# Syntax highlighting code fragments

I am trying to split a long code listing into two columns, on a Beamer slide, using Minted. However, because the second column isn't syntactically valid (i.e., without the lead in from the first), Pygments is highlighting the errors.

\begin{frame}[fragile=singleslide]
\begin{columns}[T]
\begin{column}{0.48\textwidth}
\begin{minted}{json}
{
"this": "is valid JSON",
\end{minted}
\end{column}
\hfill
\begin{column}{0.48\textwidth}
\begin{minted}{json}
"but": "this is not!"
}
\end{minted}
\end{column}
\end{columns}
\end{frame}


Is there any way to avoid this, or to let Minted know that the second part is the continuation of the first?

The easiest way to deal with this would probably be to put the code in an external file (or a temp file, as in the example below) and then input the different segments at the appropriate points.

\documentclass{beamer}
\usepackage{minted}
\begin{document}

\begin{VerbatimOut}{minted.tmp}
{
"this": "is valid JSON",
"but": "this is not!"
}
\end{VerbatimOut}

\begin{frame}[fragile=singleslide]
\begin{columns}[T]
\begin{column}{0.48\textwidth}
\inputminted[firstline=1,lastline=2]{json}{minted.tmp}
\end{column}
\hfill
\begin{column}{0.48\textwidth}
\inputminted[firstline=3,lastline=4]{json}{minted.tmp}
\end{column}
\end{columns}
\end{frame}

\end{document}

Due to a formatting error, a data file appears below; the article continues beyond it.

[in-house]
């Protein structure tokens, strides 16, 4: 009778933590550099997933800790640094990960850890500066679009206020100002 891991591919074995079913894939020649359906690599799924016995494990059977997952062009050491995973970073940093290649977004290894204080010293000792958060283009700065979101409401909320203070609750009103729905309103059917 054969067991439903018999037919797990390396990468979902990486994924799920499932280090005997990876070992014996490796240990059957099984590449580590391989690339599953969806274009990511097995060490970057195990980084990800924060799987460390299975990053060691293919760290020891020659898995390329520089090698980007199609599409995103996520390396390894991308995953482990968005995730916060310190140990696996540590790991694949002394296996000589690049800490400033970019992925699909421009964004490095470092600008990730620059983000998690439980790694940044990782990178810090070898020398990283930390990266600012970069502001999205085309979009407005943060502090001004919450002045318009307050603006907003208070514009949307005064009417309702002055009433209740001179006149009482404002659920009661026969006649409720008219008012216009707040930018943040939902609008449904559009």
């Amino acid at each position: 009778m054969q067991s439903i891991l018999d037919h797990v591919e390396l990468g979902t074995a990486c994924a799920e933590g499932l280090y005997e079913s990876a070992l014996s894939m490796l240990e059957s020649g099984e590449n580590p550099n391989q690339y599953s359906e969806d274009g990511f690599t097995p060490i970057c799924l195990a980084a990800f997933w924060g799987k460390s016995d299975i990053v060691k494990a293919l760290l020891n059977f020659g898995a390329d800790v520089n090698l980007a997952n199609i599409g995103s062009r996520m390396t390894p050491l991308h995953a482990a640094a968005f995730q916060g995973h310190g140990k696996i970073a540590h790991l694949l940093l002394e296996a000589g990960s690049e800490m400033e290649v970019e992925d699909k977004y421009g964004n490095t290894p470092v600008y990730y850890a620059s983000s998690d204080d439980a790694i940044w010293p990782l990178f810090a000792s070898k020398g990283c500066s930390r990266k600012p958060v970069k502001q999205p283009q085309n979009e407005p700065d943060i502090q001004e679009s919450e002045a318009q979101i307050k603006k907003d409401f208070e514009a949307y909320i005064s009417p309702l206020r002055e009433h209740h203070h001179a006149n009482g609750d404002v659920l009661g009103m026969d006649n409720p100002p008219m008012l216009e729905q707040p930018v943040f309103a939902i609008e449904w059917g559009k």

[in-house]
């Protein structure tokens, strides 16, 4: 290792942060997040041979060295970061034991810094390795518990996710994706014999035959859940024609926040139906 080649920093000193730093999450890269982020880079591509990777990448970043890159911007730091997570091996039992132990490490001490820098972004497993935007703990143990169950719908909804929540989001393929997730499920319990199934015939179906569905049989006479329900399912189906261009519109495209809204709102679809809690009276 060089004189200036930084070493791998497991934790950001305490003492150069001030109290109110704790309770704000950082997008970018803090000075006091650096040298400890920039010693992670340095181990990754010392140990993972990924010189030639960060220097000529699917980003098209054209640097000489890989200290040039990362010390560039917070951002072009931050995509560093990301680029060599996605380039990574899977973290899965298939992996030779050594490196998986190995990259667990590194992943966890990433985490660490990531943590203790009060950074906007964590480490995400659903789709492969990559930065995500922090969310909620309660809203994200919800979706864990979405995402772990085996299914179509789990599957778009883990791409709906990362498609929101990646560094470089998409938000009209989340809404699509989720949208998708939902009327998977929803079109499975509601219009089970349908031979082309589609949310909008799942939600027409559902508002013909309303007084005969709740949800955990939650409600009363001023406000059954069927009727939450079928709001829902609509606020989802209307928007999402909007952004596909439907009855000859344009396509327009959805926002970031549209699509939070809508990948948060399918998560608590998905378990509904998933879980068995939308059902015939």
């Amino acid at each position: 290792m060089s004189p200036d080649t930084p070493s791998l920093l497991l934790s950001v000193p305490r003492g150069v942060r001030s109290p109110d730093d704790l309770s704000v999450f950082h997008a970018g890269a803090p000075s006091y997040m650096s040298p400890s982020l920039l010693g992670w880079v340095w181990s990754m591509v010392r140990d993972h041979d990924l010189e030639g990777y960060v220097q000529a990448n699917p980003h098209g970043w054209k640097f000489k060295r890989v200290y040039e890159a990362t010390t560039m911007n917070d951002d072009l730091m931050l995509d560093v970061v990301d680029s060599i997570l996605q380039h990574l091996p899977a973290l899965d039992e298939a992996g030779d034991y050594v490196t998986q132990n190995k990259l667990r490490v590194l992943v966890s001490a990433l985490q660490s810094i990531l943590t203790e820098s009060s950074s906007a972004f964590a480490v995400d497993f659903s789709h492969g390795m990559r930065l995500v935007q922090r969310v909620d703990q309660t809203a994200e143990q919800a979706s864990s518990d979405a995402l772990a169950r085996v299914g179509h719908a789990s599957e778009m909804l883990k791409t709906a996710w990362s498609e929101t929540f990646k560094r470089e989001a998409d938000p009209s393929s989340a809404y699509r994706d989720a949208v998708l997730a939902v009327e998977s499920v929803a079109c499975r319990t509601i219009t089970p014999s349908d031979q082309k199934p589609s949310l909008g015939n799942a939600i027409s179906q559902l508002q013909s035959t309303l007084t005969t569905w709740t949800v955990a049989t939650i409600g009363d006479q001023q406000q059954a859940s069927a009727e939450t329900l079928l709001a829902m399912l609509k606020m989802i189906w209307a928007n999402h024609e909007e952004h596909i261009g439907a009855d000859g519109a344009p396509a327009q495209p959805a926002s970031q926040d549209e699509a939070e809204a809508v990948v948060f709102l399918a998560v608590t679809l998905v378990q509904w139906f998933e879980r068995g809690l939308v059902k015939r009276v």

• Excellent, thank you :) As a follow-up, could this technique improve compilation times when you've got a lot of independent code snippets? i.e., Group them altogether (making sure the syntax is fine, so some tweaks may be necessary) and then \inputminted them, modulo the lines you are interested in? (Kind of like how CSS sprites work.) Jun 26 '15 at 8:21
• @Xophmeister The best thing you can do for compilation times (if you haven't already) is to use the last release of minted (2.0), which caches output and thus removes most of the package overhead on later compiles. Using a single file for lots of snippets would save some caching checksum calculations, which might be noticeable under XeTeX. But using a single longer file also means that the entire thing would be read in each time, with all of the irrelevant lines thrown away. And it would prevent effective caching; any change would cause everything to be highlighted again. Jun 26 '15 at 12:14